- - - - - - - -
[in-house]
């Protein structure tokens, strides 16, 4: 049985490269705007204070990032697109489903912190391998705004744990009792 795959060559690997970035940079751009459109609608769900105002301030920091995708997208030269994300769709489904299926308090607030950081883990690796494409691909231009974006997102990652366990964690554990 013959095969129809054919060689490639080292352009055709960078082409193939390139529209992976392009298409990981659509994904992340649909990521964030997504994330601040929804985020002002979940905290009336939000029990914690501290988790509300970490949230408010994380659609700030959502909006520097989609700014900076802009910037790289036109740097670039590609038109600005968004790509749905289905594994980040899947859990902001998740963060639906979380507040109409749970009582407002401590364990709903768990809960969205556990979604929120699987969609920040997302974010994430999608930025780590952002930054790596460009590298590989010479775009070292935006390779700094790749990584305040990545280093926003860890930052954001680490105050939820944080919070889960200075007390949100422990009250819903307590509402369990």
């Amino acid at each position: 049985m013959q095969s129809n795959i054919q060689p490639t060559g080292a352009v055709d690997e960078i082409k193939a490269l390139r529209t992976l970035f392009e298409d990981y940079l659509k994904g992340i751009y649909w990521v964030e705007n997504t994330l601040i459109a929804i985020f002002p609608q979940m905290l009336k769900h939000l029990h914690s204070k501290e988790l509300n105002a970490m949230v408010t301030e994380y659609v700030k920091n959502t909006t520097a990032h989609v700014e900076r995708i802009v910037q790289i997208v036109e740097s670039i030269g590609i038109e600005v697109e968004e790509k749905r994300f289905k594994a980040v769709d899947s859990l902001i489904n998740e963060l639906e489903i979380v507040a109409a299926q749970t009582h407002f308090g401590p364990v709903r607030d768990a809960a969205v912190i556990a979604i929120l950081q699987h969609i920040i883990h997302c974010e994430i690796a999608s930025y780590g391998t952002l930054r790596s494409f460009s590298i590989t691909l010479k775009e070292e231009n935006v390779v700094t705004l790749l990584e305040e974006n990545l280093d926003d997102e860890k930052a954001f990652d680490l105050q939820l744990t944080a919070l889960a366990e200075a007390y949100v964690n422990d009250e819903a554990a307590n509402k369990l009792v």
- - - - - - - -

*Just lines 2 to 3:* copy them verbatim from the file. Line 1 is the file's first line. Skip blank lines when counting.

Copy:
């Protein structure tokens, strides 16, 4: 049985490269705007204070990032697109489903912190391998705004744990009792 795959060559690997970035940079751009459109609608769900105002301030920091995708997208030269994300769709489904299926308090607030950081883990690796494409691909231009974006997102990652366990964690554990 013959095969129809054919060689490639080292352009055709960078082409193939390139529209992976392009298409990981659509994904992340649909990521964030997504994330601040929804985020002002979940905290009336939000029990914690501290988790509300970490949230408010994380659609700030959502909006520097989609700014900076802009910037790289036109740097670039590609038109600005968004790509749905289905594994980040899947859990902001998740963060639906979380507040109409749970009582407002401590364990709903768990809960969205556990979604929120699987969609920040997302974010994430999608930025780590952002930054790596460009590298590989010479775009070292935006390779700094790749990584305040990545280093926003860890930052954001680490105050939820944080919070889960200075007390949100422990009250819903307590509402369990």
């Amino acid at each position: 049985m013959q095969s129809n795959i054919q060689p490639t060559g080292a352009v055709d690997e960078i082409k193939a490269l390139r529209t992976l970035f392009e298409d990981y940079l659509k994904g992340i751009y649909w990521v964030e705007n997504t994330l601040i459109a929804i985020f002002p609608q979940m905290l009336k769900h939000l029990h914690s204070k501290e988790l509300n105002a970490m949230v408010t301030e994380y659609v700030k920091n959502t909006t520097a990032h989609v700014e900076r995708i802009v910037q790289i997208v036109e740097s670039i030269g590609i038109e600005v697109e968004e790509k749905r994300f289905k594994a980040v769709d899947s859990l902001i489904n998740e963060l639906e489903i979380v507040a109409a299926q749970t009582h407002f308090g401590p364990v709903r607030d768990a809960a969205v912190i556990a979604i929120l950081q699987h969609i920040i883990h997302c974010e994430i690796a999608s930025y780590g391998t952002l930054r790596s494409f460009s590298i590989t691909l010479k775009e070292e231009n935006v390779v700094t705004l790749l990584e305040e974006n990545l280093d926003d997102e860890k930052a954001f990652d680490l105050q939820l744990t944080a919070l889960a366990e200075a007390y949100v964690n422990d009250e819903a554990a307590n509402k369990l009792v």